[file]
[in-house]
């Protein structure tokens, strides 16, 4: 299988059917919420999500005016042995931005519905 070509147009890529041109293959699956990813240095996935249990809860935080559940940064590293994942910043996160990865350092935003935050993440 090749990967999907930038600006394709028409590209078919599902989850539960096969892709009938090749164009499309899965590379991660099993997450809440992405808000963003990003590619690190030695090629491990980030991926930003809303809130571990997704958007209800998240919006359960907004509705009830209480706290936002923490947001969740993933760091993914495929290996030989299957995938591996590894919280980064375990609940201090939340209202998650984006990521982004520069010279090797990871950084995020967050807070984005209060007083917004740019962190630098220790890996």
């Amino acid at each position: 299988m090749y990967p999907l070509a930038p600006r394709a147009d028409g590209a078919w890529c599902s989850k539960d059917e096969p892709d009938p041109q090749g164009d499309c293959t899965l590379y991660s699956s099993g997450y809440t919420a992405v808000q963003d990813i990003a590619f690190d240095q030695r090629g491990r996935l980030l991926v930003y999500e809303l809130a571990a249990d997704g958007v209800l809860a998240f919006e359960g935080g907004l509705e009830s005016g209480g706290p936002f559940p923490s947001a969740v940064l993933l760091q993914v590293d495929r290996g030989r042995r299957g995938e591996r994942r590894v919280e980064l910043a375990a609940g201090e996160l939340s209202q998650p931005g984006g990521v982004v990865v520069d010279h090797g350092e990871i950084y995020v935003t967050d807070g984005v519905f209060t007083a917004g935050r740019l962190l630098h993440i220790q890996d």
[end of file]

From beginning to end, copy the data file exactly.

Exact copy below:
[in-house]
């Protein structure tokens, strides 16, 4: 299988059917919420999500005016042995931005519905 070509147009890529041109293959699956990813240095996935249990809860935080559940940064590293994942910043996160990865350092935003935050993440 090749990967999907930038600006394709028409590209078919599902989850539960096969892709009938090749164009499309899965590379991660099993997450809440992405808000963003990003590619690190030695090629491990980030991926930003809303809130571990997704958007209800998240919006359960907004509705009830209480706290936002923490947001969740993933760091993914495929290996030989299957995938591996590894919280980064375990609940201090939340209202998650984006990521982004520069010279090797990871950084995020967050807070984005209060007083917004740019962190630098220790890996």
């Amino acid at each position: 299988m090749y990967p999907l070509a930038p600006r394709a147009d028409g590209a078919w890529c599902s989850k539960d059917e096969p892709d009938p041109q090749g164009d499309c293959t899965l590379y991660s699956s099993g997450y809440t919420a992405v808000q963003d990813i990003a590619f690190d240095q030695r090629g491990r996935l980030l991926v930003y999500e809303l809130a571990a249990d997704g958007v209800l809860a998240f919006e359960g935080g907004l509705e009830s005016g209480g706290p936002f559940p923490s947001a969740v940064l993933l760091q993914v590293d495929r290996g030989r042995r299957g995938e591996r994942r590894v919280e980064l910043a375990a609940g201090e996160l939340s209202q998650p931005g984006g990521v982004v990865v520069d010279h090797g350092e990871i950084y995020v935003t967050d807070g984005v519905f209060t007083a917004g935050r740019l962190l630098h993440i220790q890996d």